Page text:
Mike Brown Signs to be Lakers' Head Coach
The Lakers have found their new head coach in the post-Phil Jackson era: Mike Brown.
Reported by ESPN's Chris Broussard, the former Cleveland Cavaliers head coach will receive a four year, $18.25M contract that allows him to return to the sidelines after taking a year off since being fired by the team a year and a day to the date after the Cavs were eliminated by the Boston Celtics in the second round of the 2010 NBA Playoffs, which ultimately led to the ill-fated decision of LeBron James departing Cleveland to join the Miami Heat.
In five seasons with the Cavaliers, Brown went 272-138, and led them to the 2007 NBA Finals, where they ultimately got swept by the San Antonio Spurs. He also won 127 games in a two season span as the head coach, going 66-16 in 2009 and 61-21 in 2010. However, the Cavs lost to Orlando in the 2009 Eastern Conference Finals, and as mentioned earlier, lost in the 2010 Eastern Conference Semifinals to the Celtics. The Cavaliers became the first team in NBA history to post back-to-back 60-win seasons, but not reach the NBA Finals.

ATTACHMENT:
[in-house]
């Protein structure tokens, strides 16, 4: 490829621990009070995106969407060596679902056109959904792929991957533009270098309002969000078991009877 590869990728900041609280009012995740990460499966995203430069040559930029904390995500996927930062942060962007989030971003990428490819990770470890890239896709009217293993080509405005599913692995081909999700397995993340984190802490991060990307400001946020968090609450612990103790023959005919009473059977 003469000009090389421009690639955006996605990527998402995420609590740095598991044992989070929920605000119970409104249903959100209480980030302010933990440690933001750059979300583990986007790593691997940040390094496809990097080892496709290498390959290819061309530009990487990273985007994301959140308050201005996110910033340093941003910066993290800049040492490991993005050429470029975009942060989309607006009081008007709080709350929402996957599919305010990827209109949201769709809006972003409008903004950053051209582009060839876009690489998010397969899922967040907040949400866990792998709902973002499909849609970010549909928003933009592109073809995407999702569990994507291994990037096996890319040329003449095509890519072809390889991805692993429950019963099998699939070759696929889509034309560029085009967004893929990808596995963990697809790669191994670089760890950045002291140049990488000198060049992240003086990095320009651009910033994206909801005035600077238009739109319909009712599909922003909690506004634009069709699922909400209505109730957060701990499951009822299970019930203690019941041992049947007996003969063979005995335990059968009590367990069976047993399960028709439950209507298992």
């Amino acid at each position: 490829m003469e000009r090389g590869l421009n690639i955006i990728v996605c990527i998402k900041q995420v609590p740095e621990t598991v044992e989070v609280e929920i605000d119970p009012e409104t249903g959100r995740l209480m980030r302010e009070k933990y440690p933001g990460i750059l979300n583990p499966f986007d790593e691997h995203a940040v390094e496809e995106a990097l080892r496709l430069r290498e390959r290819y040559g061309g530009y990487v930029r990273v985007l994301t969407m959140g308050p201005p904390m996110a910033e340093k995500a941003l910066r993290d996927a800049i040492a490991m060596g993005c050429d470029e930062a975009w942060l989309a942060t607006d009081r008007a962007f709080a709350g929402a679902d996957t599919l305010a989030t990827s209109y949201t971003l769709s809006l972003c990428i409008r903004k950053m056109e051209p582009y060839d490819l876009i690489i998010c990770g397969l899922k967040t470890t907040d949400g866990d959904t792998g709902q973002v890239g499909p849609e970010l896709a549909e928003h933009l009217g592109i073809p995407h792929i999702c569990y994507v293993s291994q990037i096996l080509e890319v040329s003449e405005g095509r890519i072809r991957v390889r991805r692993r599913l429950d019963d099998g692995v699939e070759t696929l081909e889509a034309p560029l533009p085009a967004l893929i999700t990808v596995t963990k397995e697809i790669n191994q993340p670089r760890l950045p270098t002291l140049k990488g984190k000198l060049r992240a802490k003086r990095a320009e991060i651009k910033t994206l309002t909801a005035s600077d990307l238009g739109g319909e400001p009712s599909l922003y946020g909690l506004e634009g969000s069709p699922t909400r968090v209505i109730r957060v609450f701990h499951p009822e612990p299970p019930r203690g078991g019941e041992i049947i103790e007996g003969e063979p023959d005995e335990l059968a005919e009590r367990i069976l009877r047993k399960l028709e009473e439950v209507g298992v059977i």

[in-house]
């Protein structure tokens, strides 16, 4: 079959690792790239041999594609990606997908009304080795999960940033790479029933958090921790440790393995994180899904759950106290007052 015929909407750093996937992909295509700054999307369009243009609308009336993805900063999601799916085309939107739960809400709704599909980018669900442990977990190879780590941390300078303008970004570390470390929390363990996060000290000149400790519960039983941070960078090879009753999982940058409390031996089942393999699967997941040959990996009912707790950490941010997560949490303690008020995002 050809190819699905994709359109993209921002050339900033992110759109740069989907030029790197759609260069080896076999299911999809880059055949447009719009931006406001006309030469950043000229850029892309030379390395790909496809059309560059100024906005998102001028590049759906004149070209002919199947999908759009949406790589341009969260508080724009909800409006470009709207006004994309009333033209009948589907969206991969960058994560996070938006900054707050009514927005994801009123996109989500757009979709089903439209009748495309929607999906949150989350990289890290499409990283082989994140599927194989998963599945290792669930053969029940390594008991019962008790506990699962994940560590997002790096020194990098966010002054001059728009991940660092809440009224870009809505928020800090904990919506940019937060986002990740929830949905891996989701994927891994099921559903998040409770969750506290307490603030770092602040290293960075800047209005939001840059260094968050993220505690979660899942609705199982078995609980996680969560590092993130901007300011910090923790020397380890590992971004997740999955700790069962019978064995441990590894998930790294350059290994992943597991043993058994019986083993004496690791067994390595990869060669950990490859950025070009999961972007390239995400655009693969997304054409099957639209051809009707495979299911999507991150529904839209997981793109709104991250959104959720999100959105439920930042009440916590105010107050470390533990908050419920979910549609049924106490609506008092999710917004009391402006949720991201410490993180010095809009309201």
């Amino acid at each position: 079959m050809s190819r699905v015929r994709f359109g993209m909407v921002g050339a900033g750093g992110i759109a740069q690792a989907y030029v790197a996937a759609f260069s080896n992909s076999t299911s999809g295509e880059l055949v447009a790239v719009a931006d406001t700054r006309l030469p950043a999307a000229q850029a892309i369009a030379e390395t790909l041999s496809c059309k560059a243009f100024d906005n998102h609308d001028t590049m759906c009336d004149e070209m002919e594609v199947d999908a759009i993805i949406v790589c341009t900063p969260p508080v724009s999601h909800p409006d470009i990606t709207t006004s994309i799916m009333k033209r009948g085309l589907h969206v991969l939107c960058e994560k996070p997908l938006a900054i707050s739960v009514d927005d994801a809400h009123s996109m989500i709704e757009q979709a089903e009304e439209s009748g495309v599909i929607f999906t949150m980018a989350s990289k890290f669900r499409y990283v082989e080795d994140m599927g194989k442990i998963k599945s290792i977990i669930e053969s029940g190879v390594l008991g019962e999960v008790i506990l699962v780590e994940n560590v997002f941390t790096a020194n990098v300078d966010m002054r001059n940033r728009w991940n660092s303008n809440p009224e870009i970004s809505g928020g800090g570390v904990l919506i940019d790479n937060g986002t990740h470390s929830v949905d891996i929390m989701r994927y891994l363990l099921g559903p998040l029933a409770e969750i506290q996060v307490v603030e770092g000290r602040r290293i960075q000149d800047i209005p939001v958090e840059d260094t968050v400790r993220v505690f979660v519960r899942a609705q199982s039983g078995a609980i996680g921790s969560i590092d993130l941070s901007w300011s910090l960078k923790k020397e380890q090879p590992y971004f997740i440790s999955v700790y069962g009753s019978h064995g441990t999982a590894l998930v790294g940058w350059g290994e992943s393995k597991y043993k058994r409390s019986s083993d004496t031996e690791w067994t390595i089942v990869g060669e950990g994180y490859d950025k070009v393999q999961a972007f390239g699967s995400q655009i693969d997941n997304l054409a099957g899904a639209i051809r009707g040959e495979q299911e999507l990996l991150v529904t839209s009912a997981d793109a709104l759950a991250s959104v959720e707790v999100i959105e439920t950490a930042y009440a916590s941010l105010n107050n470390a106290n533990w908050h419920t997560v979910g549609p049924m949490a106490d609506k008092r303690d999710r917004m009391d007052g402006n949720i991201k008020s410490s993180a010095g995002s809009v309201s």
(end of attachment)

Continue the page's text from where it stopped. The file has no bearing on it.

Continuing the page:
During his time away, Brown was an assistant coach for his son's middle school team, allowing him to enjoy his family. He then signed on in December 2010 as a NBA analyst for ESPN, but also was looking to return to the sidelines. He was one of the lead candidates for the Golden State Warriors' head coaching position, due to his defensive strategy and mindset, which also drew the interest of the Lakers. While Brown is hailed for his defensive mind, he comes under criticism for the offensive side of the ball. Thep lus for him is that he has more talent to work with than he ever had in Cleveland with the Cavaliers. Although LeBron James is a massive talent in his own right, he did not have much else beside him.
Brown's focus was on both the Warriors and Lakers jobs due to his ties to the West Coast. Now he has the highest profile NBA coaching job. The spotlight will be on him, and if he can manage to keep Kobe Bryant happy while implementing a new scheme. How will this work out? Only time will tell.